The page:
This article was written by Adam Steiner and originally appeared on Steineredtech.com on May 22, 2017.
Driven by the wide availability of robust learning management systems (LMS) and access to low cost wireless-enabled mobile devices, digital personalised learning for students is all the craze. Personalised learning takes many forms, but generally includes an online platform or learning management system (LMS) that enables the teacher to organise learning activities and resources. Students access this material with a range of support and guidance, and in some cases, even take online assessments built into the LMS. The philosophical justification for this trend is often connected to Universal Design for Learning (UDL), a model of curriculum design that emphasises that students should be provided with a range of options that match a variety of learning styles, strengths, and challenges.
Most recently, this same combination of factors has produced major changes in the way many teachers learn. This is no surprise! If all students learn best in different ways, why wouldn’t teachers? UDL suggests that we should provide flexibility in how learners are engaged in learning, how they access information and concepts, and how they demonstrate learning. This goes for teachers as much as it does for kids.
However, this need for personalised learning for teachers as well as students presents a challenge: how can each teacher be given flexibility in HOW they learn while insuring that there is consistency in WHAT they learn. That is where a good LMS like itslearning comes in — it is a way to provide a menu of options in terms of learning activities while also offering a structure that insures that every participant gains the skills and concepts that are needed.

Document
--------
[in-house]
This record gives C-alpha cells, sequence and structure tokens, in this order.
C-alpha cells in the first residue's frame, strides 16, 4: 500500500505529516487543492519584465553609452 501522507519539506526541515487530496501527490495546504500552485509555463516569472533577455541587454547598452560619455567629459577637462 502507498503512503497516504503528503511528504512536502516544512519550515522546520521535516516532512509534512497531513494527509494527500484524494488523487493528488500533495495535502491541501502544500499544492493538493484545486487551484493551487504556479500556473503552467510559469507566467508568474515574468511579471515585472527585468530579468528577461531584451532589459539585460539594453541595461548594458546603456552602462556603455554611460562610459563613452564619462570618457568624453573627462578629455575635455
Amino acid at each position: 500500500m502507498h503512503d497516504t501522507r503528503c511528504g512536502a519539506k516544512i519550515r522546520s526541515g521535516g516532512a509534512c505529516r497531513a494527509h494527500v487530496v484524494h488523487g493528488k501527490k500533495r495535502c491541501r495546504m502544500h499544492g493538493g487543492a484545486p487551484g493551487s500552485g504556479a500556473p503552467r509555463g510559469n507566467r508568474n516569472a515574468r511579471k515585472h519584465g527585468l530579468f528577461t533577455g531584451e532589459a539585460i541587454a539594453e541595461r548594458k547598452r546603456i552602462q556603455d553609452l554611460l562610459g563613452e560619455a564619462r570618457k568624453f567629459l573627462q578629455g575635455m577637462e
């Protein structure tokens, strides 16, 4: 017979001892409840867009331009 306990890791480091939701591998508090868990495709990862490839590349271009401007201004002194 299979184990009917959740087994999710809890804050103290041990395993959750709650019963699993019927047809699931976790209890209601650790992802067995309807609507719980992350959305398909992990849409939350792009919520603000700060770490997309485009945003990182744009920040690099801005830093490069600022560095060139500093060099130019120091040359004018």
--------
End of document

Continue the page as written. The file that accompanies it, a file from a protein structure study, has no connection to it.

Here are some other key things that school districts should consider when implementing a personalised learning experience for teachers:
- Keep it simple. Choose your LMS with your least tech-savvy teacher in mind. It’s a good idea to differentiate in the level of sophistication of your learning materials, but none of that is going to make a difference if some of your teachers can’t get past the complexities of the LMS. Find a platform like itslearning that is easy to follow, reliable, and well-designed so it doesn’t get in the way of learning.
- Don’t reinvent the wheel. itslearning and other LMS options have a variety of resources worth exploring using in your professional development (PD). In addition, there are a variety of open source collections of online content that can help give your online PD the boost it needs to be successful.
- Ditch the slides. Every teacher has been e-mailed a set of slides to review with an attached signature sheet. This is not personalised learning, even though it is digital. Skip the slides completely and explore other ways to get your message across. Think about narrated photographs that use some bling: sounds, animation, and movement.
- Use a variety of media. A good LMS gives you the capability to use all of the senses, so take advantage. Text, pictures, audio, video are all key assets in designing digital PD that will engage.
- Provide anytime, anywhere access. In addition to flexibility in terms of types of materials, different learners, including teachers, have varied preferences for when to do professional learning and at which pace. Some teachers will find a chunk of time to crank out an entire PD experience. Others will prefer to steal a minute or two while dinner is cooking, the kids are out playing, or when other work is done. Offer equal access for all of these different learners.
- Chat it up. Nothing kills personalised PD like solitude. Digital learning should still be collaborative and social for students and for teachers. With an LMS like itslearning, you can add real-time chats, bulletin boards, and collaborative documents. Use this functionality to your advantage to get teachers to connect with one another around the topic of the pd.
- Get your facilitators in the mix. Instructors of digital courses should find ways to be a constant process in the course. That might mean responding to participant comments, posting new and timely content as topics come up, or providing feedback on work that is coming in as quickly as possible. This also goes for online PD. While participants are driving their
- Don’t pair flexible teaching with rigid assessment. Whether it is formative or summative assessment, there should the same kind of flexibility in how teachers demonstrate learning. Some may prefer a written response that synthesises ideas, some may choose to develop an interactive presentation, and some may select a videotaped demonstration instead, among many other choices. There are a multitude of ways to demonstrate learning, don’t restrict teachers to just one.